Len Bias: A Legend That Might Have Been
32 years ago this week, Len Bias became the 2nd overall pick at the 1986 NBA draft. Two days later, the talented 22-year old from the University of Maryland died of a cocaine overdose.
It was a “dream inside a dream”. Bias was heading to Boston to join the Celtics, the storied team of Bill Russell, John Havlicek and Bob Cousy. His forward-line teammates would be Larry Bird, Robert Parish and Kevin McHale, kings of the 1986 NBA Championship and future Hall of Famers.
When news of his death broke, it sent shock waves across college athletics and professional sports. Following a night of partying with friends, Bias was pronounced lifeless the morning of June 19th as a result of a cocaine-induced cardiac arrhythmia.
On its June cover issue, ‘Sports Illustrated’ featured a large photo of Bias with the heading “Death Of A Dream”. The young superstar with an infectious, winning smile had his promising future with the NBA cruelly ended before it even began.
At his funeral which was attended by more than 11,000 people, Red Auerbach, Celtics President at the time, remarked that the city of Boston had not been so shaken since the assassination of John F. Kennedy.
Bias was the player selected to add fresh fuel to the Celtics’ continued dominance of the league. Boston had clinched 3 NBA titles in the 1980’s- ’81, ’84, ’86- and the forward who burned the court for the Maryland Terrapins was slated to help carry the dynasty into the 1990’s.
A veteran of 16 NBA championships, 9 as head coach and 7 as front office executive, Auerbach saw Bias as a future perennial All-Star who had it all. “He could shoot, he could run, he could rebound, and he could defend…and he loved the game and played with passion”.
Growing up in Landover, Maryland, Len opted to play at nearby University of Maryland to stay close to home. One of 4 children raised by a church-going, close- knit family, his death from drugs was made that much more incredulous.
Bias stepped on the Terrapins’ court “raw and undisciplined” but ultimately developed into an All-American player. Athletic, skilled and multifaceted in the game, he built up his edge constructing plays and creating points, not just scoring them.
The dynamic duo had faced off in 1984 when Jordan’s Tar Heels took on the Terrapins in one of the most exciting college hoops matches ever. At Maryland’s own Cole Fieldhouse, Bias turned in 24 points against Jordan’s 21 but in a flurry of late scores, North Carolina topped Maryland 74-62.
Jordan won the ACC Player Of The Year award that year, but it was Bias who earned an MVP and a title after leading the Terrapins to their first ACC championship since 1958.
The 6’8”, 210 lb. sensation improved his stats with each successive season and wrapped up college averaging 16.4 points per game (23.2 his senior year). He also claimed the ACC Player Of The Year award twice in a row.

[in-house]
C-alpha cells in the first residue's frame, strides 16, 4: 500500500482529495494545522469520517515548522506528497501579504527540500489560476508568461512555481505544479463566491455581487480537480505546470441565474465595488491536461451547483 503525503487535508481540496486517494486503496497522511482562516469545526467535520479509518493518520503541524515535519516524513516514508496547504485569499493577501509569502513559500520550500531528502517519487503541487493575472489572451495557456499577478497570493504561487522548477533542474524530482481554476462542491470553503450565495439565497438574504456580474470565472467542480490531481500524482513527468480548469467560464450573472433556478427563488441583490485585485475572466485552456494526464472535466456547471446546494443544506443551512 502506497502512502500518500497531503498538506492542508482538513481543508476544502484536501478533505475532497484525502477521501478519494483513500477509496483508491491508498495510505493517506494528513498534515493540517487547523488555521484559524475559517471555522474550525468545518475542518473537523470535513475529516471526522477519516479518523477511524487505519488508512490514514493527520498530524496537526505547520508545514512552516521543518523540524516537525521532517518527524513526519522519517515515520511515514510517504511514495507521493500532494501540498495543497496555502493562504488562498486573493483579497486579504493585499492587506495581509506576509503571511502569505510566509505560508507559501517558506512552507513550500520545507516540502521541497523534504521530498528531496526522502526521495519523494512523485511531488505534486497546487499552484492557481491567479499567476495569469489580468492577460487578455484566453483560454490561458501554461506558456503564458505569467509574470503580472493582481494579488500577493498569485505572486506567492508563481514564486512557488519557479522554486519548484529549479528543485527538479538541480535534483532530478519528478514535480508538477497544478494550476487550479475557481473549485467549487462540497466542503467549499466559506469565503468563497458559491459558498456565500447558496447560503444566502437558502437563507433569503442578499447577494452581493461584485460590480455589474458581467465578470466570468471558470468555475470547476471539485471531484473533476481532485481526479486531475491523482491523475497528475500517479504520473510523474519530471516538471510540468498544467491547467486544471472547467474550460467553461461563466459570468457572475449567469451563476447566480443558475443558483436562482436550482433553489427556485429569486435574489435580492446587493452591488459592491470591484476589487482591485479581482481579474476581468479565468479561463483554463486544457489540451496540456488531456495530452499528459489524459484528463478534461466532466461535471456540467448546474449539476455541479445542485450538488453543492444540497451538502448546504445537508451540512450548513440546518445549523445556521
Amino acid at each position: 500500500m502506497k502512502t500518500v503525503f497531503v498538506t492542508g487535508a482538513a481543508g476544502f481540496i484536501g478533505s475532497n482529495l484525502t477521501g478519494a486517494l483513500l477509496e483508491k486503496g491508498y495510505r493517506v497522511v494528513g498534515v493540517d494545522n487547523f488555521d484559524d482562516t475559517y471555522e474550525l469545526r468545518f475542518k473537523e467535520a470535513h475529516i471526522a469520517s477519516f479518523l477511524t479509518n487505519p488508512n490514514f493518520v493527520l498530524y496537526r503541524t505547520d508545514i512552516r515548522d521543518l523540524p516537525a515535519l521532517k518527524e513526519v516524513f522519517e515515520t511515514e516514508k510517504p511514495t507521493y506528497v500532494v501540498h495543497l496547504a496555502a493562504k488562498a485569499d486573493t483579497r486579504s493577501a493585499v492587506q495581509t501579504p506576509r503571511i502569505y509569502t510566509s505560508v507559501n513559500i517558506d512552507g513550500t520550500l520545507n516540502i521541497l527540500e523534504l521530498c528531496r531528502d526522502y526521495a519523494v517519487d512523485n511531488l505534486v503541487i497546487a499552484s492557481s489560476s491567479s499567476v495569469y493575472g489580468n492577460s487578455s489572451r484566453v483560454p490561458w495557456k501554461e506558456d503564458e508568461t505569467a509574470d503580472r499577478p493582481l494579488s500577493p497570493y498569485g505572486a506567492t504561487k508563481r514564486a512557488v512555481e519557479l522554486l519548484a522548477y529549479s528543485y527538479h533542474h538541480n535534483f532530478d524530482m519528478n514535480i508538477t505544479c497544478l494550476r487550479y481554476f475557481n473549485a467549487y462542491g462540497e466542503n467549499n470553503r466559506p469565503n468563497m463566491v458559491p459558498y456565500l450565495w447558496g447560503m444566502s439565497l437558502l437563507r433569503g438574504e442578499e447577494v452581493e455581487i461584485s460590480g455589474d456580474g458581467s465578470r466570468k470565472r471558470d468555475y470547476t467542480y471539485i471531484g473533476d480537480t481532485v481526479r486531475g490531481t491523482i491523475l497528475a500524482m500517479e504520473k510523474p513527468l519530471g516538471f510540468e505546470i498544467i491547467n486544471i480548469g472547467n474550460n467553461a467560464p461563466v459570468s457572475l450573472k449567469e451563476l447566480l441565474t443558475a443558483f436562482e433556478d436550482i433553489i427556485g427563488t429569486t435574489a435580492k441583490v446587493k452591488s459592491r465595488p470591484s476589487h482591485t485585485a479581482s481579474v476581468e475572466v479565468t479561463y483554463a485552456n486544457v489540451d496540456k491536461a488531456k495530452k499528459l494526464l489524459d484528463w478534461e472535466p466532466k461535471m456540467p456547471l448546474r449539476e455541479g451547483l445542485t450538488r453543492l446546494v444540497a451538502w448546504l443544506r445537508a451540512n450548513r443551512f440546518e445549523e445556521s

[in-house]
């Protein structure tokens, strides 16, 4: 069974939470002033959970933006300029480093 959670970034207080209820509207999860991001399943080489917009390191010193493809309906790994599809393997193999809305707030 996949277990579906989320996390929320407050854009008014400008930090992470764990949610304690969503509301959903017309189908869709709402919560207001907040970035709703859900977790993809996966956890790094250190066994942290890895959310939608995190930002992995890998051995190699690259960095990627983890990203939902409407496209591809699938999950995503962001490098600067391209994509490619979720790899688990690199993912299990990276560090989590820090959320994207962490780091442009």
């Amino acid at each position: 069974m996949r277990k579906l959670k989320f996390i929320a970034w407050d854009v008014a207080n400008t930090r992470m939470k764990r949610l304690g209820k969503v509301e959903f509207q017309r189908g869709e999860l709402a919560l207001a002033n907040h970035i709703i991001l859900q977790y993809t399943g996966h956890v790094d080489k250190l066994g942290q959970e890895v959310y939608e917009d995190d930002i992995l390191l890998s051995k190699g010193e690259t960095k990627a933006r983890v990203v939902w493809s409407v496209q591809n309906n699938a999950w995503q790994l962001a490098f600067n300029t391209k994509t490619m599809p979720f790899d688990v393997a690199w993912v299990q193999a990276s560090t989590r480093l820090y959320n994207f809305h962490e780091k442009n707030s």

It’s not difficult to envision how big a star Len Bias could have been in a professional life. He might have provided the “yin” that was missing for Jordan’s “yang” during the 1990’s and kept the Celtics going with more national titles.
Instead, Boston settled into a 22-year winning-less slump and Bias became a tragic memory of what might have been.
OLYMPICS August 8, 2008 The 29th Olympics open in Beijing, China with nearly 11,000 athletes competing in 28 different sports. It was the most watched sporting event in history with 2/3 of the world’s population tuning in. The U.S. took home the most medals at 112. Though, the host surpassed the U.S. in the gold count: 48 versus 36.
BASEBALL August 9, 1998 Atlanta Braves’ Dennis Martinez sets a record for most wins by a Latin American pitcher after defeating the San Francisco Giants 7-5. Nicknamed “El Presidente”, Martinez was the first Nicaraguan to play in the majors. Starting with the Baltimore Orioles in 1976, he retired after 23 seasons playing for 5 teams with a win/loss record of 245/193.
SWIMMING August 10, 1988 Matt Biondi brakes a world record at the U.S. Olympic Trials, swimming the 100m freestyle in 48.42 secs. A month later at the Games in Seoul, Biondi would take gold in the same event and set a new Olympic record of 48.63. Competing in 3 Olympiads, the American aqua-champ retired with 11 medals (8 gold).
GOLF August 6, 1978 John Mahaffey recovers to win the PGA Championship in a playoff shootout against Tom Watson and Jerry Pate. It was the best come-back performance in PGA history after he trailed Watson by seven strokes with 14 holes to go. It was Mahaffey’s only major victory of his career, which included 15 professional wins.